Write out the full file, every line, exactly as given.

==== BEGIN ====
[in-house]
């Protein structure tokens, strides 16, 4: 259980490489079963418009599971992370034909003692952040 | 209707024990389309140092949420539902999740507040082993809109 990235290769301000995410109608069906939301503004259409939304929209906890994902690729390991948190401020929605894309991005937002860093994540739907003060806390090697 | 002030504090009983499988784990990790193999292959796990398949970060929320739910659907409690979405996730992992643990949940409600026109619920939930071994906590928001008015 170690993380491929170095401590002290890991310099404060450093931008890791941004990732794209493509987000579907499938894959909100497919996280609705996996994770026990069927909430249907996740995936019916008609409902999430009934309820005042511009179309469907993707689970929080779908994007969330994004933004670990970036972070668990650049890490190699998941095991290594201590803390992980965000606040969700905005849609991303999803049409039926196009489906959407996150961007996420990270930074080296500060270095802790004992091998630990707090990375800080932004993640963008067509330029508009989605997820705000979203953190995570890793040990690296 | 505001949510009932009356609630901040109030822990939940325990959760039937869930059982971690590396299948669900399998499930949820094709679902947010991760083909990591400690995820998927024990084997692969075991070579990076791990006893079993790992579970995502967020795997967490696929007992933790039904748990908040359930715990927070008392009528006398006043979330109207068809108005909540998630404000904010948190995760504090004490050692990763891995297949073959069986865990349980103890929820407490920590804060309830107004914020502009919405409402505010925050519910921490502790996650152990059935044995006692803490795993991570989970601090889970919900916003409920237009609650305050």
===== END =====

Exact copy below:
[in-house]
């Protein structure tokens, strides 16, 4: 259980490489079963418009599971992370034909003692952040 | 209707024990389309140092949420539902999740507040082993809109 990235290769301000995410109608069906939301503004259409939304929209906890994902690729390991948190401020929605894309991005937002860093994540739907003060806390090697 | 002030504090009983499988784990990790193999292959796990398949970060929320739910659907409690979405996730992992643990949940409600026109619920939930071994906590928001008015 170690993380491929170095401590002290890991310099404060450093931008890791941004990732794209493509987000579907499938894959909100497919996280609705996996994770026990069927909430249907996740995936019916008609409902999430009934309820005042511009179309469907993707689970929080779908994007969330994004933004670990970036972070668990650049890490190699998941095991290594201590803390992980965000606040969700905005849609991303999803049409039926196009489906959407996150961007996420990270930074080296500060270095802790004992091998630990707090990375800080932004993640963008067509330029508009989605997820705000979203953190995570890793040990690296 | 505001949510009932009356609630901040109030822990939940325990959760039937869930059982971690590396299948669900399998499930949820094709679902947010991760083909990591400690995820998927024990084997692969075991070579990076791990006893079993790992579970995502967020795997967490696929007992933790039904748990908040359930715990927070008392009528006398006043979330109207068809108005909540998630404000904010948190995760504090004490050692990763891995297949073959069986865990349980103890929820407490920590804060309830107004914020502009919405409402505010925050519910921490502790996650152990059935044995006692803490795993991570989970601090889970919900916003409920237009609650305050």